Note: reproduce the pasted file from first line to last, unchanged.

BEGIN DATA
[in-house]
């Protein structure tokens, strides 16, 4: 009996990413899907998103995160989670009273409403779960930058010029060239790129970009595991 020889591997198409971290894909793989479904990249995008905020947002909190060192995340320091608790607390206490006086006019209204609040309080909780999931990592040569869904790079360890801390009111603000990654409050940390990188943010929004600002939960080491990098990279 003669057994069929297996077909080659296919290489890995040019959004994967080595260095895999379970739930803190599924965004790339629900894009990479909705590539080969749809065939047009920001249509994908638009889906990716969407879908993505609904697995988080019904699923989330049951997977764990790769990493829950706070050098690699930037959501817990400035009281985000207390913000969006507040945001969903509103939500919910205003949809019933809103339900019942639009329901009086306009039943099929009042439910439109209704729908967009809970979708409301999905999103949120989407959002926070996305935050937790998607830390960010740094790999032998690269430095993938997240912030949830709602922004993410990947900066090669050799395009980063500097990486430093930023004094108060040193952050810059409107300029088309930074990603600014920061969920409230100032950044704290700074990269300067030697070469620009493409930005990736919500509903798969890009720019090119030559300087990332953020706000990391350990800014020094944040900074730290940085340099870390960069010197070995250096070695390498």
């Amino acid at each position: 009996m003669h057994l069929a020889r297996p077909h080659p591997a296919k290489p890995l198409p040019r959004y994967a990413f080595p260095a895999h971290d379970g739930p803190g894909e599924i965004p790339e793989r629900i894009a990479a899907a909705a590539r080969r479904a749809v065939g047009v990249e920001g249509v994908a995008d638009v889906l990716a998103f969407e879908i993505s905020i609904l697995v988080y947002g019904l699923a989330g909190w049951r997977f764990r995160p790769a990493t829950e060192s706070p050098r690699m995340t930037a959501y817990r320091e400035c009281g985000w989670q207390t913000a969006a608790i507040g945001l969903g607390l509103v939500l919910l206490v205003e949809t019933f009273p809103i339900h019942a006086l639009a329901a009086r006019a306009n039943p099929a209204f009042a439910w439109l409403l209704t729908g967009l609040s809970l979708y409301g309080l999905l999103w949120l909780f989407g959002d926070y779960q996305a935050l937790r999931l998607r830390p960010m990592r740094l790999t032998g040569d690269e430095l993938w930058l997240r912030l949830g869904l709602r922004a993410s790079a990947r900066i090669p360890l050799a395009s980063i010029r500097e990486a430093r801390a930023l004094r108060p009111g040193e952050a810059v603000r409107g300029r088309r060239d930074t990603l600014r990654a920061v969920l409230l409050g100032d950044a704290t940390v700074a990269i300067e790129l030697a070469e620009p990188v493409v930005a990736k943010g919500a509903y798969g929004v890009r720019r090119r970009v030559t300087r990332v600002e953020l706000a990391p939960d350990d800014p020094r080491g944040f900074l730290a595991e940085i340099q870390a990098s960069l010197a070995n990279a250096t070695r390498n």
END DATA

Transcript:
[in-house]
């Protein structure tokens, strides 16, 4: 009996990413899907998103995160989670009273409403779960930058010029060239790129970009595991 020889591997198409971290894909793989479904990249995008905020947002909190060192995340320091608790607390206490006086006019209204609040309080909780999931990592040569869904790079360890801390009111603000990654409050940390990188943010929004600002939960080491990098990279 003669057994069929297996077909080659296919290489890995040019959004994967080595260095895999379970739930803190599924965004790339629900894009990479909705590539080969749809065939047009920001249509994908638009889906990716969407879908993505609904697995988080019904699923989330049951997977764990790769990493829950706070050098690699930037959501817990400035009281985000207390913000969006507040945001969903509103939500919910205003949809019933809103339900019942639009329901009086306009039943099929009042439910439109209704729908967009809970979708409301999905999103949120989407959002926070996305935050937790998607830390960010740094790999032998690269430095993938997240912030949830709602922004993410990947900066090669050799395009980063500097990486430093930023004094108060040193952050810059409107300029088309930074990603600014920061969920409230100032950044704290700074990269300067030697070469620009493409930005990736919500509903798969890009720019090119030559300087990332953020706000990391350990800014020094944040900074730290940085340099870390960069010197070995250096070695390498």
């Amino acid at each position: 009996m003669h057994l069929a020889r297996p077909h080659p591997a296919k290489p890995l198409p040019r959004y994967a990413f080595p260095a895999h971290d379970g739930p803190g894909e599924i965004p790339e793989r629900i894009a990479a899907a909705a590539r080969r479904a749809v065939g047009v990249e920001g249509v994908a995008d638009v889906l990716a998103f969407e879908i993505s905020i609904l697995v988080y947002g019904l699923a989330g909190w049951r997977f764990r995160p790769a990493t829950e060192s706070p050098r690699m995340t930037a959501y817990r320091e400035c009281g985000w989670q207390t913000a969006a608790i507040g945001l969903g607390l509103v939500l919910l206490v205003e949809t019933f009273p809103i339900h019942a006086l639009a329901a009086r006019a306009n039943p099929a209204f009042a439910w439109l409403l209704t729908g967009l609040s809970l979708y409301g309080l999905l999103w949120l909780f989407g959002d926070y779960q996305a935050l937790r999931l998607r830390p960010m990592r740094l790999t032998g040569d690269e430095l993938w930058l997240r912030l949830g869904l709602r922004a993410s790079a990947r900066i090669p360890l050799a395009s980063i010029r500097e990486a430093r801390a930023l004094r108060p009111g040193e952050a810059v603000r409107g300029r088309r060239d930074t990603l600014r990654a920061v969920l409230l409050g100032d950044a704290t940390v700074a990269i300067e790129l030697a070469e620009p990188v493409v930005a990736k943010g919500a509903y798969g929004v890009r720019r090119r970009v030559t300087r990332v600002e953020l706000a990391p939960d350990d800014p020094r080491g944040f900074l730290a595991e940085i340099q870390a990098s960069l010197a070995n990279a250096t070695r390498n």